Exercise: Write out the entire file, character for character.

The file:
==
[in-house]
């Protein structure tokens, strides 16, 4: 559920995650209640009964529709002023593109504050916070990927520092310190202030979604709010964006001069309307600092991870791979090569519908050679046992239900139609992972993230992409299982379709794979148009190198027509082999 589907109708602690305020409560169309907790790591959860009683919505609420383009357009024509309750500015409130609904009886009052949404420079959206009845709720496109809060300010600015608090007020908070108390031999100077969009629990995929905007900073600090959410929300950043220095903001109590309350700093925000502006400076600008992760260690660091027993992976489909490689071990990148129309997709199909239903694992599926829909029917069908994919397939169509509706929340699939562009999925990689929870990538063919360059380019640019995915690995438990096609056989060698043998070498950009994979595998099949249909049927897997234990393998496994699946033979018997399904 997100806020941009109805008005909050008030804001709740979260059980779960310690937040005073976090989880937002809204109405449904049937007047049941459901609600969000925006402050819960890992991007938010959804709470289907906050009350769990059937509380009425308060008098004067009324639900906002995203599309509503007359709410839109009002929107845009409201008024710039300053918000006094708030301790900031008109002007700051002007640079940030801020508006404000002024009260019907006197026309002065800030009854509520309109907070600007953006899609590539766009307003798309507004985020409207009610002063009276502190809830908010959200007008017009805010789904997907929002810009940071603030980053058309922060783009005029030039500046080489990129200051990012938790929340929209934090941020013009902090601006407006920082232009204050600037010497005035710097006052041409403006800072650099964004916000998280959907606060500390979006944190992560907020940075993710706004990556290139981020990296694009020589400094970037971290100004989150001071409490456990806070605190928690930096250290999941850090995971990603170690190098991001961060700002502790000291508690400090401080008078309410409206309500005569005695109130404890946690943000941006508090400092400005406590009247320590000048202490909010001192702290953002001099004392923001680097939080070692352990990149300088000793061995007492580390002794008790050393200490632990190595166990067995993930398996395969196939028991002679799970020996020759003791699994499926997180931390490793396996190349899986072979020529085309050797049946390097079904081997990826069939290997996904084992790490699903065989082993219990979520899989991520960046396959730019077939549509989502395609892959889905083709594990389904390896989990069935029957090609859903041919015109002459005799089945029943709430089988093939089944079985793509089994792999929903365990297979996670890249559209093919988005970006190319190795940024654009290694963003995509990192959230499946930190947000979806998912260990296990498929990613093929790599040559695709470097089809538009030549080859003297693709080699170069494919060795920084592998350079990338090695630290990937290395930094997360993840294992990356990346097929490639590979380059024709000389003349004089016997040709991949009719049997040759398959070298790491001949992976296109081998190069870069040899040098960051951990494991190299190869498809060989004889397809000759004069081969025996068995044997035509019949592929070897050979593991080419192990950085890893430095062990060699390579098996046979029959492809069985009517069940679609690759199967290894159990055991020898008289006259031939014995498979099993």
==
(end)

[in-house]
């Protein structure tokens, strides 16, 4: 559920995650209640009964529709002023593109504050916070990927520092310190202030979604709010964006001069309307600092991870791979090569519908050679046992239900139609992972993230992409299982379709794979148009190198027509082999 589907109708602690305020409560169309907790790591959860009683919505609420383009357009024509309750500015409130609904009886009052949404420079959206009845709720496109809060300010600015608090007020908070108390031999100077969009629990995929905007900073600090959410929300950043220095903001109590309350700093925000502006400076600008992760260690660091027993992976489909490689071990990148129309997709199909239903694992599926829909029917069908994919397939169509509706929340699939562009999925990689929870990538063919360059380019640019995915690995438990096609056989060698043998070498950009994979595998099949249909049927897997234990393998496994699946033979018997399904 997100806020941009109805008005909050008030804001709740979260059980779960310690937040005073976090989880937002809204109405449904049937007047049941459901609600969000925006402050819960890992991007938010959804709470289907906050009350769990059937509380009425308060008098004067009324639900906002995203599309509503007359709410839109009002929107845009409201008024710039300053918000006094708030301790900031008109002007700051002007640079940030801020508006404000002024009260019907006197026309002065800030009854509520309109907070600007953006899609590539766009307003798309507004985020409207009610002063009276502190809830908010959200007008017009805010789904997907929002810009940071603030980053058309922060783009005029030039500046080489990129200051990012938790929340929209934090941020013009902090601006407006920082232009204050600037010497005035710097006052041409403006800072650099964004916000998280959907606060500390979006944190992560907020940075993710706004990556290139981020990296694009020589400094970037971290100004989150001071409490456990806070605190928690930096250290999941850090995971990603170690190098991001961060700002502790000291508690400090401080008078309410409206309500005569005695109130404890946690943000941006508090400092400005406590009247320590000048202490909010001192702290953002001099004392923001680097939080070692352990990149300088000793061995007492580390002794008790050393200490632990190595166990067995993930398996395969196939028991002679799970020996020759003791699994499926997180931390490793396996190349899986072979020529085309050797049946390097079904081997990826069939290997996904084992790490699903065989082993219990979520899989991520960046396959730019077939549509989502395609892959889905083709594990389904390896989990069935029957090609859903041919015109002459005799089945029943709430089988093939089944079985793509089994792999929903365990297979996670890249559209093919988005970006190319190795940024654009290694963003995509990192959230499946930190947000979806998912260990296990498929990613093929790599040559695709470097089809538009030549080859003297693709080699170069494919060795920084592998350079990338090695630290990937290395930094997360993840294992990356990346097929490639590979380059024709000389003349004089016997040709991949009719049997040759398959070298790491001949992976296109081998190069870069040899040098960051951990494991190299190869498809060989004889397809000759004069081969025996068995044997035509019949592929070897050979593991080419192990950085890893430095062990060699390579098996046979029959492809069985009517069940679609690759199967290894159990055991020898008289006259031939014995498979099993």